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Old 11-30-2018, 09:37 AM
 
34 posts, read 15,706 times
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City-Data, and other message boards, are full of posts from people who are looking for Mayberry (From the Old Andy Griffith TV Show) If not a small town like Mayberry maybe a mid-sized place where live if less stressful than the big cities that have the best job market.

I am currently living and working full time in the Washington DC area. I run into so many people here in their 50s who are counting down the days before they can retire and move out of his soul-sucking rat race city. They tell me they are sticking around DC until they are eligible for their pension, Social Security or target number in their 401k. Then they will leave this terrible place and never look back.

Lots of people I talk to can't wait until they can retire and move to a nice town where people are nice, friendly and relaxed.

So here is my question to people who are retired and moved to a new town/state. Are the people in your new retirement community nicer, friendlier and more relaxed than the people in the city you lived in while working full time? (IN GENERAL)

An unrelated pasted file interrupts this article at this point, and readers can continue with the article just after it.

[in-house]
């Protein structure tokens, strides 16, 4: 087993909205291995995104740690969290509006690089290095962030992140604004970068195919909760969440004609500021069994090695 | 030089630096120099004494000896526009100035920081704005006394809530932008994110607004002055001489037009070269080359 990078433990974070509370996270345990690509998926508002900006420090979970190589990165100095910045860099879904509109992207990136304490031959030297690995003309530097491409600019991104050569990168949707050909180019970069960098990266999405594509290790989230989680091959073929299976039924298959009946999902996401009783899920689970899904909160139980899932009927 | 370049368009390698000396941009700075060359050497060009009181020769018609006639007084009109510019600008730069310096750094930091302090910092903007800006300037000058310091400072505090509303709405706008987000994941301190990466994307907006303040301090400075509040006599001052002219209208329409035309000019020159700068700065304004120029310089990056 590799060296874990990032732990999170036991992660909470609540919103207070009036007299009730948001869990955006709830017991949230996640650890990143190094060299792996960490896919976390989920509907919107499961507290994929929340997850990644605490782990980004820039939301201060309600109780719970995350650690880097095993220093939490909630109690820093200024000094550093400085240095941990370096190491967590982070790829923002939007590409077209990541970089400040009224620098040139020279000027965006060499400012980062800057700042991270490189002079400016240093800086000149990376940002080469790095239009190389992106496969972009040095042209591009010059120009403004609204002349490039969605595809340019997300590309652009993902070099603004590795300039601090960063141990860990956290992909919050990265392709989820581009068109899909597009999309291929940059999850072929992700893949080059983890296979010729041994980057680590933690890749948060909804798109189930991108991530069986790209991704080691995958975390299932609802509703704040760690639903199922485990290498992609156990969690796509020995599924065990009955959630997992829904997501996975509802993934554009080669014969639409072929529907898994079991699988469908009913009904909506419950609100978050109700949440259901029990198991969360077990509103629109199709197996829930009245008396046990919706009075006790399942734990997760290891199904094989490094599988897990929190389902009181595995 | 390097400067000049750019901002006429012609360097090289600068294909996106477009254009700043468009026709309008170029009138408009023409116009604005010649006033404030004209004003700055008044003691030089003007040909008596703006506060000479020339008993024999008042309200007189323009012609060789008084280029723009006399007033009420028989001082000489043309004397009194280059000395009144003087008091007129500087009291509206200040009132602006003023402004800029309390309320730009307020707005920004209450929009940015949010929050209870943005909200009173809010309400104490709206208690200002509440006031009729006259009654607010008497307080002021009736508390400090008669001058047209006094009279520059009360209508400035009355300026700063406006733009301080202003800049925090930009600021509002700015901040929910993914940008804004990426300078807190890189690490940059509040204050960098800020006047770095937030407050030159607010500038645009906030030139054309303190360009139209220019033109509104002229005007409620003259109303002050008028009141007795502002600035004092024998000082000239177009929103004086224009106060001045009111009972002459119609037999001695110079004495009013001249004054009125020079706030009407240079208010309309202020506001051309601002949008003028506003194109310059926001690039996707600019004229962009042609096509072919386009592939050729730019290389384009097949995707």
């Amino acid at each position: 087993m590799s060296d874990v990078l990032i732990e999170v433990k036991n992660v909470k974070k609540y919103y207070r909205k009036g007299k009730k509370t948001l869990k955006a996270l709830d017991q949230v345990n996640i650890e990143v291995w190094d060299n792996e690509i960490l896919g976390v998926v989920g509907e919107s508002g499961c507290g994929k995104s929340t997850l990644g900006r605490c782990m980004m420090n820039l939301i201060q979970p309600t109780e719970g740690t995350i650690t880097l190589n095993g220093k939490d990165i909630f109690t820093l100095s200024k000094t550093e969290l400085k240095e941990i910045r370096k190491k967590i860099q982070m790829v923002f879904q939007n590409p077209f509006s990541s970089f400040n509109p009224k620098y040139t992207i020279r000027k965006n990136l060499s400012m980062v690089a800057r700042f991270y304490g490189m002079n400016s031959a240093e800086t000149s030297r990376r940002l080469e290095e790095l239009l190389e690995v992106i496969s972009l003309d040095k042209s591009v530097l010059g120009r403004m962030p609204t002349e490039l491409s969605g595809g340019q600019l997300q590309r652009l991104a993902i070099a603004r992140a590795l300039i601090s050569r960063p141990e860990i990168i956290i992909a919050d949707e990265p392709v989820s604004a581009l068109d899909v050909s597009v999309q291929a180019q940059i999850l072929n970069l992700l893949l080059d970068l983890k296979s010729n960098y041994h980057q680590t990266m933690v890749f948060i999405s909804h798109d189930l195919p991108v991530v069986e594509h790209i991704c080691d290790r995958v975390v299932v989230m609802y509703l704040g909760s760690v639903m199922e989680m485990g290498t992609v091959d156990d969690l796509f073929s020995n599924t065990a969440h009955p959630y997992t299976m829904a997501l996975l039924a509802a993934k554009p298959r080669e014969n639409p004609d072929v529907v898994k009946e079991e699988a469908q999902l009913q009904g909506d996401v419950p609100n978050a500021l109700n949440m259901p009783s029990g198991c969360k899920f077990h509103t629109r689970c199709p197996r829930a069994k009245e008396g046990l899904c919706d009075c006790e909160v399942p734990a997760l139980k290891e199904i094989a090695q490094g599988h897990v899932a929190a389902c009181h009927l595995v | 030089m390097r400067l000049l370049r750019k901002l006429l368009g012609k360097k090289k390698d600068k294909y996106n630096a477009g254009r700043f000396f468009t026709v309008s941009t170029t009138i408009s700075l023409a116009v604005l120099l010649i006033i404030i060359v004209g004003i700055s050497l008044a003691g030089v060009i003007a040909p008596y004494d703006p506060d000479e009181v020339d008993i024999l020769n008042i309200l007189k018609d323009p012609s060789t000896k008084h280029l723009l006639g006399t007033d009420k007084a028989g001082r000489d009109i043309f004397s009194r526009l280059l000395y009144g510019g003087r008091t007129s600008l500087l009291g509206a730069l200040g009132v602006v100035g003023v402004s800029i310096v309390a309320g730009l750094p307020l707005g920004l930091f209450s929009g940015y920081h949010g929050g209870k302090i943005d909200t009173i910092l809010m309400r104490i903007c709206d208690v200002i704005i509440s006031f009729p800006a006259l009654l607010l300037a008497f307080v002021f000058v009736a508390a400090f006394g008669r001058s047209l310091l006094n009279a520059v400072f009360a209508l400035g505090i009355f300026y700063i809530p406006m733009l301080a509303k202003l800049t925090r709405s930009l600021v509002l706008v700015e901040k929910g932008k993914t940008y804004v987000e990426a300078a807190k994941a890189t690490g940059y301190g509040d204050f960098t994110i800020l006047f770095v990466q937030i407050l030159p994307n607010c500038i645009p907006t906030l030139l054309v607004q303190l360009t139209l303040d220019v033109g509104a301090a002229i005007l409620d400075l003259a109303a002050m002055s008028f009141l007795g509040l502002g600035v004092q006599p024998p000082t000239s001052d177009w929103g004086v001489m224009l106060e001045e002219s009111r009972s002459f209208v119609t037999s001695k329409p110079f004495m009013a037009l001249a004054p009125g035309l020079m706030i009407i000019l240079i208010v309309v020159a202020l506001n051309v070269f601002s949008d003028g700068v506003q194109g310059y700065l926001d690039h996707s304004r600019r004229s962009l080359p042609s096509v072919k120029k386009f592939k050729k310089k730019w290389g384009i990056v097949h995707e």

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Old 11-30-2018, 09:43 AM
 
Location: SW Corner of CT
1,952 posts, read 1,543,353 times
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I can tell you that my Brother and his Wife, my Cousin and his Wife moved from NY to Calabash North Carolina.....my Nephew was the first to go south and landed in Sunset Beach North Carolina. They all love the areas, and wish they had done it sooner.....we are next, in a few years.
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Old 11-30-2018, 09:51 AM
 
Location: Texas of course
568 posts, read 269,298 times
Reputation: 2920
Are the people in your new retirement community nicer, friendlier and more relaxed than the people in the city you lived in while working full time?

Absolutely!
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Old 11-30-2018, 09:56 AM
 
Location: Western Colorado
11,108 posts, read 12,497,913 times
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Moved to a new town in retirement? Are the people nicer in your new town?


No.